Monday, October 22, 2012

Abigail Jane Scott Duniway

Duniway votes at last!

Born this day in 1834: Abigail Jane Scott Duniway (1834–1915), pioneer, writer, women’s rights activist, and suffragist who laid the groundwork for suffrage in Oregon.

Abigail Jane Scott, a native of Illinois,  undertook the westward journey to Oregon with her family in 1852. She recorded the arduos and tragic journey (her mother and one brother died en route) in a journal, which would provide the basis for her first novel—Captain Gray’s Company (1859)
In Oregon she began teaching school, then married Benjamin C. Duniway the following year. The Duniways had one daughter and five sons. In 1862 the Duniway farm was lost to a bad business decision made unilaterally by her husband. Not long afterwards, Mr. Duniway was injured in an accident and unable to work. Duniway resumed teaching for a while, then opened a milinary and notions shop.
Duniway chafed under the legal restrictions she faced as a woman. In 1871 she moved the family to Portland, where she established a newspaper, the New Northwest. The paper was devoted to woman suffrage and women’s rights, including married women’s property rights. (Her brother, Harvey W. Scott, also ran a newspaper in Portland—which opposed woman suffrage. She would blame him when suffrage failed in the vote of 1900.) Later she published a similar publication, The Pacific Empire. In addition to women’s rights, Duniway advocated temperance, although she was opposed to prohibition, earning her enemies on both sides of the debate. She  continued writing fiction, some of which appeared as serialized novels in her newspaper. Her novel From the West to the West, was published in 1905.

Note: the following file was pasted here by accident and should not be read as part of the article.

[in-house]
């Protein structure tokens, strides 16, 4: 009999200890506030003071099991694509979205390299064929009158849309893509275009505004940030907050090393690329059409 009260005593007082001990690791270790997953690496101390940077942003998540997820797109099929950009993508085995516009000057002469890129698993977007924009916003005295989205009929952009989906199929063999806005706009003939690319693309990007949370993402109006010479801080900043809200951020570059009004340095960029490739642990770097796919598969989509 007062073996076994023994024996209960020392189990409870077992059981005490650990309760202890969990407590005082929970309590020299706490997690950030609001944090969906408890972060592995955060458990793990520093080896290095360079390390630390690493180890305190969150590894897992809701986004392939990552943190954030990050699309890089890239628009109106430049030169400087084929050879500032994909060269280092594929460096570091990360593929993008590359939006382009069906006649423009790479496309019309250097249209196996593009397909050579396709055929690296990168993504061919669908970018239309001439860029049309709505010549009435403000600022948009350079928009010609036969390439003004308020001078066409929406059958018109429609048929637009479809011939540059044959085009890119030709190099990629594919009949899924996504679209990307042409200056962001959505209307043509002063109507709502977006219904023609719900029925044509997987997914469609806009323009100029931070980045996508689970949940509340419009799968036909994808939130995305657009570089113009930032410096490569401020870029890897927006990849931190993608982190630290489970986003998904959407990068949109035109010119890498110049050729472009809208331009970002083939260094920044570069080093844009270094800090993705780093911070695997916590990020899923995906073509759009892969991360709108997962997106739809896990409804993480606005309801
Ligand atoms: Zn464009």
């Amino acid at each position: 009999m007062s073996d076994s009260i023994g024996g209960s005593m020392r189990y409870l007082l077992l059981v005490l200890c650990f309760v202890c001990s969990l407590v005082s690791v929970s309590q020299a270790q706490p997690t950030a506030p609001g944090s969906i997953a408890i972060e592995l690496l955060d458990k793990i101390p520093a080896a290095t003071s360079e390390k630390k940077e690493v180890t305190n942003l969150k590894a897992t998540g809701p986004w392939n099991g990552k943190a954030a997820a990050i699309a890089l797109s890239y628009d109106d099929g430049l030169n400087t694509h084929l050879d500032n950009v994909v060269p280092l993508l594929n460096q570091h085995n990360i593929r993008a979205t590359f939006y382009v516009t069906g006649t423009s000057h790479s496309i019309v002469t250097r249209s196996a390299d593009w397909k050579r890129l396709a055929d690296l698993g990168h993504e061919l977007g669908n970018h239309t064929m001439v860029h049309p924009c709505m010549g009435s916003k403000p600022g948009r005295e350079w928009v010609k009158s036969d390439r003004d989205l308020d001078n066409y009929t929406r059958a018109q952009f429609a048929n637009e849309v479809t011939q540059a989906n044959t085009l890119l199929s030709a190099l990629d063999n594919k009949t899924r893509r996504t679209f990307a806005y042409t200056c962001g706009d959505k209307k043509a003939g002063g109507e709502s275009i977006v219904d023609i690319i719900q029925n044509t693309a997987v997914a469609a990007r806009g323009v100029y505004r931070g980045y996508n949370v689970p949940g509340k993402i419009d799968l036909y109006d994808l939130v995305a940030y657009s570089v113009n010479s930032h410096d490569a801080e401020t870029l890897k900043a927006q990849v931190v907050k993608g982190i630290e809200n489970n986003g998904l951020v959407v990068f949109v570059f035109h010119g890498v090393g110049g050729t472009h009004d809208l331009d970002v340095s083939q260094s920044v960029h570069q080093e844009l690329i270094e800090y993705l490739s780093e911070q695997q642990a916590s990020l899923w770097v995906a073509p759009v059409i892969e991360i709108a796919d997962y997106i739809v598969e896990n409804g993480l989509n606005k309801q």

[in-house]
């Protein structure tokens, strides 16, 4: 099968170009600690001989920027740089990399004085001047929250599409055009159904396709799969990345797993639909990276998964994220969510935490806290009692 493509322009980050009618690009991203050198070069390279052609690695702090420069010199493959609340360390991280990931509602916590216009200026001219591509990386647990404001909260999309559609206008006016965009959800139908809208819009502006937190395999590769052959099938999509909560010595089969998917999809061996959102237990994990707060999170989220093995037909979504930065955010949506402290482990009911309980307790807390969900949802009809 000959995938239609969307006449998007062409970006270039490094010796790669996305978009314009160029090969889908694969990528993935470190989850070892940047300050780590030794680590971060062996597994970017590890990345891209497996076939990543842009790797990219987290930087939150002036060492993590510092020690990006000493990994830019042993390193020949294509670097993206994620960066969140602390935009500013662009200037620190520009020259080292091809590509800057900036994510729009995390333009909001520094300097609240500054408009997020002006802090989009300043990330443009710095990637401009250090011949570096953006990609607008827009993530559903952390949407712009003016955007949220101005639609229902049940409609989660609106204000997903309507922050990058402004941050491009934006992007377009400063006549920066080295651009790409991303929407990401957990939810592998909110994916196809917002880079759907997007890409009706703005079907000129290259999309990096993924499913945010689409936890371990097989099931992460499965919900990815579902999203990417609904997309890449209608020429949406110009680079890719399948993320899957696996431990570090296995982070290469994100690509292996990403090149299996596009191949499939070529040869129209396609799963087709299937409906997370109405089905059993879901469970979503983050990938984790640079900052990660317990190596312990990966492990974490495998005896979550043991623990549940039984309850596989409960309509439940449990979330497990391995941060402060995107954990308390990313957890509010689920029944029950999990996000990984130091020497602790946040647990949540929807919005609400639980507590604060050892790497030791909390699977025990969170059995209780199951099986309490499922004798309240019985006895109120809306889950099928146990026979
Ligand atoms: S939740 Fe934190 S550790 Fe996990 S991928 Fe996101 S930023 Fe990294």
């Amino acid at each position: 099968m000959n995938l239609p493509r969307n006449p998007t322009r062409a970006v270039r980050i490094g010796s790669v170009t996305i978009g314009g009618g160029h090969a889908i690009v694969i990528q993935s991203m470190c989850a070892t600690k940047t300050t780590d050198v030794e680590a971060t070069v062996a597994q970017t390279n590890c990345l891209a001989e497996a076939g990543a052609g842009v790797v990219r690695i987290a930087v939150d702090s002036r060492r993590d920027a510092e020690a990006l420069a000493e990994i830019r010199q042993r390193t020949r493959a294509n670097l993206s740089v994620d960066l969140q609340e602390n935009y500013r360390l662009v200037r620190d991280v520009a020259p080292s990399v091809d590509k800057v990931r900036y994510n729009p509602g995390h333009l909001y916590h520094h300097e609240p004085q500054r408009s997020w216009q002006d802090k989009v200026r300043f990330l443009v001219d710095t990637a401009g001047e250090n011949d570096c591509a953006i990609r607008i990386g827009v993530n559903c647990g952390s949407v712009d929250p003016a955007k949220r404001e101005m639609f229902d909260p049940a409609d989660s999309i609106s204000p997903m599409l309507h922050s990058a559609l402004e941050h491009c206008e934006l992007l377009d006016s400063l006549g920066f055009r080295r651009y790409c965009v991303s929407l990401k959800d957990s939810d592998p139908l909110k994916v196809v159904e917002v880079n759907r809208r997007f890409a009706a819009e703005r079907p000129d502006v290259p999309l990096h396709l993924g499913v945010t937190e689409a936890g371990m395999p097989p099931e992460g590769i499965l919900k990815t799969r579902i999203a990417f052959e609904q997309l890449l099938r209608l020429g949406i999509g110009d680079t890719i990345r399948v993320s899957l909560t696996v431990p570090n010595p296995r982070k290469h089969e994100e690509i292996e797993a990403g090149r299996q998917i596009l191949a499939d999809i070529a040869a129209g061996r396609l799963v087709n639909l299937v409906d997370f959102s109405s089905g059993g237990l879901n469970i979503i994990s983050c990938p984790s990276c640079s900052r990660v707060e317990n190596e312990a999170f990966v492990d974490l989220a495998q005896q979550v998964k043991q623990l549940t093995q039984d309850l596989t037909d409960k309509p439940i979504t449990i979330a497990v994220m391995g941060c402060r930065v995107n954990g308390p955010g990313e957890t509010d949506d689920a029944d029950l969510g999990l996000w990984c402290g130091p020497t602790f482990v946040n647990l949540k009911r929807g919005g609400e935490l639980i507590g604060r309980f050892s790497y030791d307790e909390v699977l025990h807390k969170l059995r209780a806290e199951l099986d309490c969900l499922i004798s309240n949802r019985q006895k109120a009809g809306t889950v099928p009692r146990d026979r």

In Portland, Duniway became increasingly active in women’s rights. She organized a Northwest speaking tour for Susan B. Anthony in 1871. In 1873 she founded the Orgeon Equal Suffrage Association. She traveled and lectured on women’s rights and lobbied the state legislature, sometimes facing both verbal and physical attack. Her influence was felt in the Washington Territory and in Idaho, places where she received much credit for securing the women’s vote, in 1833 and 1896, respectively. 
In 1912 Oregon at last adopted woman suffrage. Duniway was given the honor of drafting the official proclamation and signed it along with the governor. She was also the first woman to register and vote in the state of Oregon.

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